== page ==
Kathe Koja – Fan of Fun

Kathe Koja is a writer, reader, producer – Under the Poppy & Faustus Detroit – and fan of fun. Her latest novel, The Mercury Waltz, will shortly be published by Roadswell Editions.  These are her good things

Good things to read.

A Dead Man in Deptford, Anthony Burgess. Get drunk on the switchback
virtuoso language, stay to have your heart wrung by this novel about
Christopher Marlowe, Elizabethan poet, playwright, spy, and badass. Everyone
knows Burgess’ CLOCKWORK ORANGE; you need to know this book, too.

Wuthering Heights, Emily Brontë. You think you know it, but you don’t. One
of the blackest, funniest – yes, funniest – most passionate novels ever, it
shocked the dumbass reviewers of its time and continues to speak the
language of authentic desire.

No-Good The Dancing Donkey, Dorothea J. Snow: I’m dead serious. This 1940’s
book for little kids is the most unsparing parable of living the creative
life that you’ll ever read. Just try to stop No-Good, you bitchy farmer’s

Good things to watch.

Any Derek Jarman film, because his vision was unique and his outrage knew
how to dance. Edward II is my favorite, but any of them will serve as a
gateway drug.

Deadwood.  The whole series, preferably in one wallowing, curse-filled
binge. David Milch made it epic, and the ensemble made it transcendent.

That one movie you vowed you’d never watch: Because sometimes it’s good to
break a vow.

Good things to use.

Pencils. Because they’re fun. I like the eensy, soba-noodle-sized ones from
Camel in Japan, but all pencils are good. They accept you as you are, they
offer an eraser, and they disappear when their use is ended.

Your sense of humor. Because there is so much that’s wrong, sad, abhorrent,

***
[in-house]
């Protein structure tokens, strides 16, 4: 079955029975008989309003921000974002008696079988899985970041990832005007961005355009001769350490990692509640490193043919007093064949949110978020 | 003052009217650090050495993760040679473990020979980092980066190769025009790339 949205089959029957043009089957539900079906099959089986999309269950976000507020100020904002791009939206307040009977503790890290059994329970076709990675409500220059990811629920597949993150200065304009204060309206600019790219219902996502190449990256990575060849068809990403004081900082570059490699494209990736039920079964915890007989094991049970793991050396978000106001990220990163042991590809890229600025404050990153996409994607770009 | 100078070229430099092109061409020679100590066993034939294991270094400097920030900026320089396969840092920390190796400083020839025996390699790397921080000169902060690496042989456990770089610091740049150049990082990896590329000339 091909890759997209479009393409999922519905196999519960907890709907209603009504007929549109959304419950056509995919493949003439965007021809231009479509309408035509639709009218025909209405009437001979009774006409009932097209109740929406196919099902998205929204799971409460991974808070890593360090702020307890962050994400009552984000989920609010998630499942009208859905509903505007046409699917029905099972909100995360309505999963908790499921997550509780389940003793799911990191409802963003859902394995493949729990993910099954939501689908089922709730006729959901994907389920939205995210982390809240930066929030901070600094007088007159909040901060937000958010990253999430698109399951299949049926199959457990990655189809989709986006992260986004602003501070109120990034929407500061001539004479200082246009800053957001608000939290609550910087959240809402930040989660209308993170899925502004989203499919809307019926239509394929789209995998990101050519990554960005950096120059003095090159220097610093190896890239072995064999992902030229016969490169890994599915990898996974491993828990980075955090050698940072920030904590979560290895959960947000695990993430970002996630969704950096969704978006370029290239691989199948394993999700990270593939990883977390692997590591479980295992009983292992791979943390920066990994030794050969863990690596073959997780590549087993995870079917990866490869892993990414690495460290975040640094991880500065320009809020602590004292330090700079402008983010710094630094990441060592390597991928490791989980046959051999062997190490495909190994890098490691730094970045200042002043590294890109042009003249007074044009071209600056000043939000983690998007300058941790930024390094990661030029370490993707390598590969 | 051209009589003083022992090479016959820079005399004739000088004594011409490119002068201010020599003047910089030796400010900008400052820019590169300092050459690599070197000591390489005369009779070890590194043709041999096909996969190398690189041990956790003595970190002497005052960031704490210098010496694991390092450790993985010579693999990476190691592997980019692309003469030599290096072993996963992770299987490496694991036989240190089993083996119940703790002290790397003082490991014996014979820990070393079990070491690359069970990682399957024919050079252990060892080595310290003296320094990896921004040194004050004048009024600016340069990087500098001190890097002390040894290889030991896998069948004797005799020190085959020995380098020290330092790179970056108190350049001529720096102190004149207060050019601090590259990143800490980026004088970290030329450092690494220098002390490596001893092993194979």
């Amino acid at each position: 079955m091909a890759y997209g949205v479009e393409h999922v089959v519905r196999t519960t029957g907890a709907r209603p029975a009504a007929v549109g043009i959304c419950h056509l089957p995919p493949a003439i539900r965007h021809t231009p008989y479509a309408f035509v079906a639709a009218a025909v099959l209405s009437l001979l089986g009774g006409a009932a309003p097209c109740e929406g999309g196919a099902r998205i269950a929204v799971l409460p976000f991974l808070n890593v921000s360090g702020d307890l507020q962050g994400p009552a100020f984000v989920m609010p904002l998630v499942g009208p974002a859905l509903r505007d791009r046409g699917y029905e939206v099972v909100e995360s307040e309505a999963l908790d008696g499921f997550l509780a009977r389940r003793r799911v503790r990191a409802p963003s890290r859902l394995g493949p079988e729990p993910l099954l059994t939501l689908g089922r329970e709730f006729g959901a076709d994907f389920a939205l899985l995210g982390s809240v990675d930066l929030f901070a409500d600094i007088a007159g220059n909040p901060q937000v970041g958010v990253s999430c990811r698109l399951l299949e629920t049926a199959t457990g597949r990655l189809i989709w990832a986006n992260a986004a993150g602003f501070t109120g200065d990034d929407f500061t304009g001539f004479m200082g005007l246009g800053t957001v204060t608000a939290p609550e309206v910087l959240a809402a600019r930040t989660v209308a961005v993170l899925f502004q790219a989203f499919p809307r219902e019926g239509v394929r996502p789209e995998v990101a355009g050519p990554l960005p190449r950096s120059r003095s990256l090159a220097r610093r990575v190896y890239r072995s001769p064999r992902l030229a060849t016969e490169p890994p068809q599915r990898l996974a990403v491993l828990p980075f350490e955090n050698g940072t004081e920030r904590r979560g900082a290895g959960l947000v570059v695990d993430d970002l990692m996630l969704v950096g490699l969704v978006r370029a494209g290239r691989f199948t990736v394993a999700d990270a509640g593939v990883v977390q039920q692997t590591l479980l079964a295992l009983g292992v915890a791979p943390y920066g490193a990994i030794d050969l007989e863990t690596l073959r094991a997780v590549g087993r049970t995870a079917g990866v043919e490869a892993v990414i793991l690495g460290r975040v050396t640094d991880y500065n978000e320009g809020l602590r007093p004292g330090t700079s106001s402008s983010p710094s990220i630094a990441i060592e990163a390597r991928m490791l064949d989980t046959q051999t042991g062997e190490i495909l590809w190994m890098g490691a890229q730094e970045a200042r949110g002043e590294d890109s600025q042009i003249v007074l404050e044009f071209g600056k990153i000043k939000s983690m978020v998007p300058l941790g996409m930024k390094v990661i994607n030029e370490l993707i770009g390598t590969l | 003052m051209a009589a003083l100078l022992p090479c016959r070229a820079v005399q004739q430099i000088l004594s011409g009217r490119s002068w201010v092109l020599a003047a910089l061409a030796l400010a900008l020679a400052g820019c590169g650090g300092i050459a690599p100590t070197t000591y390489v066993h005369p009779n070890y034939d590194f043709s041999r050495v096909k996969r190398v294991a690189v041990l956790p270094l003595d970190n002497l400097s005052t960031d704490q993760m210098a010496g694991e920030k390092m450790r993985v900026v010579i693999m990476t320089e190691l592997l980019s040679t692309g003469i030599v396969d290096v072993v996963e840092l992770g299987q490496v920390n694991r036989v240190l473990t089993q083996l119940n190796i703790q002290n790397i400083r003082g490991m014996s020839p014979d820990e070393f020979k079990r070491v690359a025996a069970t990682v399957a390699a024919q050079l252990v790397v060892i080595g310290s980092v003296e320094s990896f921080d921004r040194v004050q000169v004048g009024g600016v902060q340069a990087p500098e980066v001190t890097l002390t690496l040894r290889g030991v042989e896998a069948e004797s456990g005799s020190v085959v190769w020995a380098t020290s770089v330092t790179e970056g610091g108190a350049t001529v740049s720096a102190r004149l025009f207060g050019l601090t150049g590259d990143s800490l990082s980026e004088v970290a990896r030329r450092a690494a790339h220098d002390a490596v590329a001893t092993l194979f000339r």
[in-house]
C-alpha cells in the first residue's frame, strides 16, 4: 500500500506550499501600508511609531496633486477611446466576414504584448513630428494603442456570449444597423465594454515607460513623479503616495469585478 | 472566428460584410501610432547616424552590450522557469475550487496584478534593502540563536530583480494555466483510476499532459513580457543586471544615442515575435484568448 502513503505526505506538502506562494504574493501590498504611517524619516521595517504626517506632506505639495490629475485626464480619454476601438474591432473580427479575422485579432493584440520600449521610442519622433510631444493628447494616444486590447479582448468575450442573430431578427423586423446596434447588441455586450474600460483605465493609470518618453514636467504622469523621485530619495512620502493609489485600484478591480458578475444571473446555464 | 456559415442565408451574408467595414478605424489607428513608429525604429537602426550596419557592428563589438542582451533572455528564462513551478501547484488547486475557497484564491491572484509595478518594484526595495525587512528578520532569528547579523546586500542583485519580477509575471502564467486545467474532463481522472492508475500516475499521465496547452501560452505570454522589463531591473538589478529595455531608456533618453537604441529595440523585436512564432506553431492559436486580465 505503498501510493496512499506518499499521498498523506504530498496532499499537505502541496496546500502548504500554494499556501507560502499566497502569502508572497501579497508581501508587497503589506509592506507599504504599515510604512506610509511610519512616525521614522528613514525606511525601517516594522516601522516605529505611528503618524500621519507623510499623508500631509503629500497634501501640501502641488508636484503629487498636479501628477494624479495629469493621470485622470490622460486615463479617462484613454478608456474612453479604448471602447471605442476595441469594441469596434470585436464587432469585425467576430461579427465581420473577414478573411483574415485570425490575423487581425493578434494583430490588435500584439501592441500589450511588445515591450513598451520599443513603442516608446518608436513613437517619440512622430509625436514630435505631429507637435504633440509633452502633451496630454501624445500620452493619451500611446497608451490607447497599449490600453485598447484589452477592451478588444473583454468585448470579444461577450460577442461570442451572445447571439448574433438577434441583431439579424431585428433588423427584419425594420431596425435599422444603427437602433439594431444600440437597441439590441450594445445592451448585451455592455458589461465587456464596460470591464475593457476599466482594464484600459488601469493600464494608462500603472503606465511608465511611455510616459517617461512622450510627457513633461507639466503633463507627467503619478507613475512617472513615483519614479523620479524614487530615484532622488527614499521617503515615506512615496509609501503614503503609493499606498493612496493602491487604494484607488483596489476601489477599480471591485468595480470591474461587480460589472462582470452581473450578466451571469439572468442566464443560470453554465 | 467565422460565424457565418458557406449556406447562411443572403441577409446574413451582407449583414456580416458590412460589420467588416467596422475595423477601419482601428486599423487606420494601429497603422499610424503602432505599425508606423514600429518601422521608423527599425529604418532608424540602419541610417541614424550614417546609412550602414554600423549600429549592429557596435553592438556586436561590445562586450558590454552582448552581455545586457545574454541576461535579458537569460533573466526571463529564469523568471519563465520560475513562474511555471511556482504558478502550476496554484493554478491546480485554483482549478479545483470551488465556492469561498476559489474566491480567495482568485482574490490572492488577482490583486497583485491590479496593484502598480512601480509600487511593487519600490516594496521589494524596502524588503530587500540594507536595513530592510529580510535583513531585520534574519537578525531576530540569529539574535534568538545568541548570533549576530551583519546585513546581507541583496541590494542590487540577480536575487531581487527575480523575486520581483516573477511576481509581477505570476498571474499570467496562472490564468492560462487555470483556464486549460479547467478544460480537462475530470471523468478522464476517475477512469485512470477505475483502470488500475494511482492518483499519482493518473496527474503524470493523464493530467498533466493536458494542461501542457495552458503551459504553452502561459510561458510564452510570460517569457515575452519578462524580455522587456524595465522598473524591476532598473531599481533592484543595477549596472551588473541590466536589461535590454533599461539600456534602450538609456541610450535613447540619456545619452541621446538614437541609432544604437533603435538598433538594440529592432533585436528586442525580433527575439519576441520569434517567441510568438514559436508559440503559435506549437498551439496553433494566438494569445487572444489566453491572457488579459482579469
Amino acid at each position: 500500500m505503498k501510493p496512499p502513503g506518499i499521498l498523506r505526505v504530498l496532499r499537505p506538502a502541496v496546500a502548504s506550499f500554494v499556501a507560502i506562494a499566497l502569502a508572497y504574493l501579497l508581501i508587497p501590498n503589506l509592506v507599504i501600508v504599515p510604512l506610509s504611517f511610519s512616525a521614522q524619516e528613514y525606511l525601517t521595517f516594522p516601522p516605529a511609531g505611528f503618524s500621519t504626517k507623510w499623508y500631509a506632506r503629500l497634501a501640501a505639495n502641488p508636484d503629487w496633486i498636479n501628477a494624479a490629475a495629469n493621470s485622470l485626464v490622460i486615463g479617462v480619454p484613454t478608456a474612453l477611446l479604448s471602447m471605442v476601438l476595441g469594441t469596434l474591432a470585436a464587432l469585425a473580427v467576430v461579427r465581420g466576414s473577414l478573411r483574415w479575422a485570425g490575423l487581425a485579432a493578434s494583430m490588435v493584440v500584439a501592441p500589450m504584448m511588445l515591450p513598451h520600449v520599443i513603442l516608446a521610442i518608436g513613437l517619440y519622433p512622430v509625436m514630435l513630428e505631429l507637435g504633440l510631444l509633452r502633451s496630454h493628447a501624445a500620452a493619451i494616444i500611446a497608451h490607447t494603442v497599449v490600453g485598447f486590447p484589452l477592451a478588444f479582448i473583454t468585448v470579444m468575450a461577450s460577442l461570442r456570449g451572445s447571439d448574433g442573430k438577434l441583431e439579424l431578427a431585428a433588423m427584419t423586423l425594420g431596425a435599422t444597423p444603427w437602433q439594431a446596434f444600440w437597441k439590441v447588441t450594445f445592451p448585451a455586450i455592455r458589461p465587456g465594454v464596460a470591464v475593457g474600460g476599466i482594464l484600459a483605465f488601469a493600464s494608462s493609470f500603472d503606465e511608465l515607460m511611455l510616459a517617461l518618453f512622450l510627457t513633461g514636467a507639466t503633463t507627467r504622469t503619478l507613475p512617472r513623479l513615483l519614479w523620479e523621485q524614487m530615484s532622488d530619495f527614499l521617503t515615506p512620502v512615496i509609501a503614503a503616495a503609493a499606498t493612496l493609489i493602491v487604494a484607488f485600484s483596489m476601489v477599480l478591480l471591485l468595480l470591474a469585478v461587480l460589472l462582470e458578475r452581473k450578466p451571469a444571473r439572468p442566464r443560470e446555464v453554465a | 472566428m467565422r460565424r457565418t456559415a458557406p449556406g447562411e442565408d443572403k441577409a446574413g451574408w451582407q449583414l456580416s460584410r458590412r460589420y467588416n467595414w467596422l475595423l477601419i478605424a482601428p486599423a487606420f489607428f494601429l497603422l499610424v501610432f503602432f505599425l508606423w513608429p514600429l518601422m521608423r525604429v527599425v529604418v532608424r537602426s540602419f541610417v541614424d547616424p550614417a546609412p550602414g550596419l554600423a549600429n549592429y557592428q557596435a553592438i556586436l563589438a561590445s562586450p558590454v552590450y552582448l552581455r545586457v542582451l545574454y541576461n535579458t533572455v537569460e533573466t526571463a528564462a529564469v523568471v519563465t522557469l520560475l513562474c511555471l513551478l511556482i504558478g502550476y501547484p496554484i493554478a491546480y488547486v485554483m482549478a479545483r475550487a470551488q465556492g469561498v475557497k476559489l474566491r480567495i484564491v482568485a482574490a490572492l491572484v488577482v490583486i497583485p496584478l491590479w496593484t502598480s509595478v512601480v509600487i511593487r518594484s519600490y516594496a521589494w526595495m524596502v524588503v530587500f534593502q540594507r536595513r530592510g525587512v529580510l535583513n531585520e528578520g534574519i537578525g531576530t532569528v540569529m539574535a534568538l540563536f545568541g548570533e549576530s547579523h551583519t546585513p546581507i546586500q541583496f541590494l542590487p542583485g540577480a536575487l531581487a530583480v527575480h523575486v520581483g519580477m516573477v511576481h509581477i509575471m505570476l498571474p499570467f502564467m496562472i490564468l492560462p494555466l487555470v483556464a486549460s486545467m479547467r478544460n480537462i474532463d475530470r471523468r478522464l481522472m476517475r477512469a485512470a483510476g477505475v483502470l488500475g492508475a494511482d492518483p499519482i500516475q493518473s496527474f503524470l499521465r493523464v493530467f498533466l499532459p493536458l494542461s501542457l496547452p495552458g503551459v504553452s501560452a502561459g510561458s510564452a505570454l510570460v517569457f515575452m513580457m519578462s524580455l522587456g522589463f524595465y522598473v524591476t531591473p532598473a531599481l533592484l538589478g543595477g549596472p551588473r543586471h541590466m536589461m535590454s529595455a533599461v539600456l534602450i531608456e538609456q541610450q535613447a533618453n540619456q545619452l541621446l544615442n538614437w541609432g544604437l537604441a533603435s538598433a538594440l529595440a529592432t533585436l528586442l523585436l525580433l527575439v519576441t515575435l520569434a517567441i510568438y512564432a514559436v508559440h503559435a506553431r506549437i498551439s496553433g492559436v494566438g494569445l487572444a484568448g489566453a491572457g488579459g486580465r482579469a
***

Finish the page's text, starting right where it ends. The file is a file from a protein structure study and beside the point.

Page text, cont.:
unfixable about life on earth, we need to approach all that we CAN fix with
a light heart. Because it gives us energy to get the job done.

Your inside voice. Unless you’re outside.

Follow Kathe Koja on Twitter, @KatheKoja.

James Vance – Aspiring Bioengineer

These are James Vance’s good things.

Good things to read.

When Judy Dench quotes Ulysses in Skyfall, it’s a reminder that a sincere and humble 19th century British culture was the precursor to fabulous MI6. Ulysses insists that one’s struggle for greatness and adventure must never end, regardless of prior accomplishments. That’s an incredibly powerful lesson delivered in a three minute poem. It’s unfortunate that many Americans believe motivation costs thousands of dollars and a weekend with Tony Robbins.

How To Get Rich by Felix Dennis. Like every other business manual, it’s packed with parables of attracting talent, negotiating, making quality product, and keeping profit at the forefront. But uniqueness of this book comes when its billionaire author tries to convince you that unapologetic viciousness is essential for success. An excerpt: “The world is full of gazelles with diamonds in their guts. Look! There’s one over there, right now! Let’s go rip its throat out and take the diamond.”

Einstein, By Walter Isaacson. Einstein rationalized everything . He decided literature could teach him no useful lessons, and was unapologetic about his constant philandering, even before fame. Einstein’s character was so raw and bright that its pointless to contemplate for too long what would he would become if born today.

Good things to watch.

Coursera Video Lectures. We can access free courses given by elite professors. Lucky us.

The Pope of Greenwich Village. “They took my thumb Charlieeee!”

MMA. First, it’s televised violence. But second, it’s a never-ending study of the human ego. Legends grow. Heroes fall. No man is indestructible. No performance is permanent. Those who cannot become champion must find greatness wherever they can.

Good things to use.

Foresight. Donald Trump may be unlikable and obtuse, but he gives the future so much precedent it can’t help but work itself out for him.

Pencils. Physically forming words gives the brain rhythm and more time to form synapses.

Others. The funny thing about “lone geniuses” is how many brilliant friends came along to improve their work.